One of the main conclusions of the publication was that ‘routine use of molecular POCT for respiratory viruses did not reduce the proportion of patients treated with antibiotics’, which was attributed to the fact that ‘many patients were prescribed antibiotics before the POCT result became available’. However, it should be noted that this finding does not necessarily mean that an ID-POCT device offering a more rapid time-to-result would be more successful in reducing antibiotic prescribing practices as clinicians may simply be convinced that the risk of not prescribing an antibiotic in the presence of a bacterial infection (possibly below the limit of detection of the ID-POCT device used) may outweigh the risk (side-effects of the antibiotic) to a patient that is not actually suffering from a bacterial infection. Relevant here is a recent publication by Klein et al., who concluded that ‘interventions to reduce inappropriate (antibiotic) prescribing should emphasize the non-negligible possibility of serious side effects.’ (14).

The Brendish et al. publication utilized a randomized controlled trial to investigate the impact of ID-POCT diagnosis on adults presenting with acute respiratory illness or fever. Perhaps utilizing ID-POCT within a standardized framework of a multivariate model of respiratory tract infection, for example including cough, wheezing, age >60 years of age, current prevalence of respiratory tract infection within that particular geographical location etc. (15), would have helped in reducing the amount of antibiotics being prescribed (at least for infections caused by influenza).

One limitation of the study in a general sense is the fact that only adults >18 years of age and attending emergency departments or acute medical units, were involved in the study, whereas a majority of cases of respiratory tract infection and antibiotic prescribing tends to occur in children and/or in the primary care setting ( (16,17). However, the potential effect and problems associated with ID-POCT in the primary care setting have already been investigated in several publications (18-20). Another limitation of the study (requiring a long term and geographically broad approach) is the fact that the effect of ID-POCT on antibiotic prescribing in relation to a reduction / increase in antibiotic resistance within the clinical settings was not performed. Though such studies may require long term prospective and/or retrospective approaches, the demonstration of a (positive) effect on the use of ID-POCT for prescribing antibiotics in respiratory infections in, for example, adults presenting at emergency departments or acute medical units would provide valuable evidence for the added value and cost savings (at patient, medical institute and societal level) associated with implementing ID-POCT.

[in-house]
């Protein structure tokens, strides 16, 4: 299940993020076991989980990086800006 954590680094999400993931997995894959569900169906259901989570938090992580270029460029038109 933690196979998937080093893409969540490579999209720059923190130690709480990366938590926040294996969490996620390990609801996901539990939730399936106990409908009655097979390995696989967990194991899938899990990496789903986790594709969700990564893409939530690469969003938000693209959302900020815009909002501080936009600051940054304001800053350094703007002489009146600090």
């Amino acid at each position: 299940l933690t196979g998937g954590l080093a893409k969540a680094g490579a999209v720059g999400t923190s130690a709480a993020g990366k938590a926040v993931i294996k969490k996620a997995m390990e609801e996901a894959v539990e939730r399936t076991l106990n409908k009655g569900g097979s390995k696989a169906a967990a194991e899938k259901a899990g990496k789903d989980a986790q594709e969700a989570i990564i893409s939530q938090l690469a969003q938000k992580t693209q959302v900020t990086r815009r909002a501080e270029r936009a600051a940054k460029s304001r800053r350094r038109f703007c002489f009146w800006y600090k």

In conclusion, Brendish et al. published an interesting study which provides further evidence as to the potential advantages (single doses or brief courses of antibiotics) of implementing ID-POCT within the medical environment. However, their results also add to a growing collection of data indicating that the successful implementation of ID-POCT is dependent on multivariate factors, and not only on the availability of an ID-POCT apparatus within the clinical environment per se. Further, although a reduction in antibiotic prescribing is currently seen as one of the main ’drivers’ for the adoption of ID-POCT, and a reduced length of hospital stay has financial value with respect to the implementation of ID-POCT and the health of the patient, two of the major hurdles to the actual implementation of ID-POCT remain: (I) difficulties with reimbursement by insurers and/or national health services for the use of such devices (costs); and (II) the willingness of clinicians to accept that they should alter their clinical decision-making practices and antibiotic prescribing habits based on the results of an ID-POCT assay (trusting the sensitivity, specificity, accuracy, precision etc. of ID-POCT devices).




Conflicts of Interest: The author has no conflicts of interest to declare.


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doi: 10.21037/arh.2017.07.02
Cite this article as: Hays JP. Routine molecular point-of-care testing for respiratory viruses in adults presenting to hospital with acute respiratory illness. Ann Res Hosp 2017;1:30.